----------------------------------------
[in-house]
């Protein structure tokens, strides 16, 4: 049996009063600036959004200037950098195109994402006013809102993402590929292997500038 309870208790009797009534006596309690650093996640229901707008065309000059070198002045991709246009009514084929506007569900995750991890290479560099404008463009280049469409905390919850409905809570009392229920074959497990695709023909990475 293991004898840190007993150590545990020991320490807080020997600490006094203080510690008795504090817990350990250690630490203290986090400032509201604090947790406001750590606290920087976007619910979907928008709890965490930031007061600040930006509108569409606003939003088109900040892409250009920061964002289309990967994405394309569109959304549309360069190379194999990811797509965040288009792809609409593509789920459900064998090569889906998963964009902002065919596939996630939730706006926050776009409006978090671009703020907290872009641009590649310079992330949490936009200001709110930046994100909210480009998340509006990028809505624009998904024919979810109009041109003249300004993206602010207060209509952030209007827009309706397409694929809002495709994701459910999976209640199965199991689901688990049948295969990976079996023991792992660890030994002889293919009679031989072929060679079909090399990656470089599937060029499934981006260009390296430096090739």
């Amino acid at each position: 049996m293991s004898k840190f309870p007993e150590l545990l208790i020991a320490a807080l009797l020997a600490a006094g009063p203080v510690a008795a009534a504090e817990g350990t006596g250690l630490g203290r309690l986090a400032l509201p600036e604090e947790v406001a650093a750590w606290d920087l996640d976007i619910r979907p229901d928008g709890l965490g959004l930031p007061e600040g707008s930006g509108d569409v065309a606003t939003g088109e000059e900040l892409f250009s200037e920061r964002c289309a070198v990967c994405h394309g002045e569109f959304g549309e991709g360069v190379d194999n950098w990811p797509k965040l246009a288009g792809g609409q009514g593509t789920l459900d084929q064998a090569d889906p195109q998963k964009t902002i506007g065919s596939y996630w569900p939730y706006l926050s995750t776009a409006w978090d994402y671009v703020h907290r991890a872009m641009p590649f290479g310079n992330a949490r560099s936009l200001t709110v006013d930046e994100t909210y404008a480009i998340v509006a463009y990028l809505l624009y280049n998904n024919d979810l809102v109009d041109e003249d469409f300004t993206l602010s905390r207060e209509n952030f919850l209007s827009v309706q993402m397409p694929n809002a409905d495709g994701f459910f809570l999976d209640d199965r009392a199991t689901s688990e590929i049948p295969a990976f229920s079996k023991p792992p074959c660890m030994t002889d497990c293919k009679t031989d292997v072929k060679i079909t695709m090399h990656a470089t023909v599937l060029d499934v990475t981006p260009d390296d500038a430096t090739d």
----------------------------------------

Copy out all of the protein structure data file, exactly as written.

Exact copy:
[in-house]
């Protein structure tokens, strides 16, 4: 049996009063600036959004200037950098195109994402006013809102993402590929292997500038 309870208790009797009534006596309690650093996640229901707008065309000059070198002045991709246009009514084929506007569900995750991890290479560099404008463009280049469409905390919850409905809570009392229920074959497990695709023909990475 293991004898840190007993150590545990020991320490807080020997600490006094203080510690008795504090817990350990250690630490203290986090400032509201604090947790406001750590606290920087976007619910979907928008709890965490930031007061600040930006509108569409606003939003088109900040892409250009920061964002289309990967994405394309569109959304549309360069190379194999990811797509965040288009792809609409593509789920459900064998090569889906998963964009902002065919596939996630939730706006926050776009409006978090671009703020907290872009641009590649310079992330949490936009200001709110930046994100909210480009998340509006990028809505624009998904024919979810109009041109003249300004993206602010207060209509952030209007827009309706397409694929809002495709994701459910999976209640199965199991689901688990049948295969990976079996023991792992660890030994002889293919009679031989072929060679079909090399990656470089599937060029499934981006260009390296430096090739």
């Amino acid at each position: 049996m293991s004898k840190f309870p007993e150590l545990l208790i020991a320490a807080l009797l020997a600490a006094g009063p203080v510690a008795a009534a504090e817990g350990t006596g250690l630490g203290r309690l986090a400032l509201p600036e604090e947790v406001a650093a750590w606290d920087l996640d976007i619910r979907p229901d928008g709890l965490g959004l930031p007061e600040g707008s930006g509108d569409v065309a606003t939003g088109e000059e900040l892409f250009s200037e920061r964002c289309a070198v990967c994405h394309g002045e569109f959304g549309e991709g360069v190379d194999n950098w990811p797509k965040l246009a288009g792809g609409q009514g593509t789920l459900d084929q064998a090569d889906p195109q998963k964009t902002i506007g065919s596939y996630w569900p939730y706006l926050s995750t776009a409006w978090d994402y671009v703020h907290r991890a872009m641009p590649f290479g310079n992330a949490r560099s936009l200001t709110v006013d930046e994100t909210y404008a480009i998340v509006a463009y990028l809505l624009y280049n998904n024919d979810l809102v109009d041109e003249d469409f300004t993206l602010s905390r207060e209509n952030f919850l209007s827009v309706q993402m397409p694929n809002a409905d495709g994701f459910f809570l999976d209640d199965r009392a199991t689901s688990e590929i049948p295969a990976f229920s079996k023991p792992p074959c660890m030994t002889d497990c293919k009679t031989d292997v072929k060679i079909t695709m090399h990656a470089t023909v599937l060029d499934v990475t981006p260009d390296d500038a430096t090739d």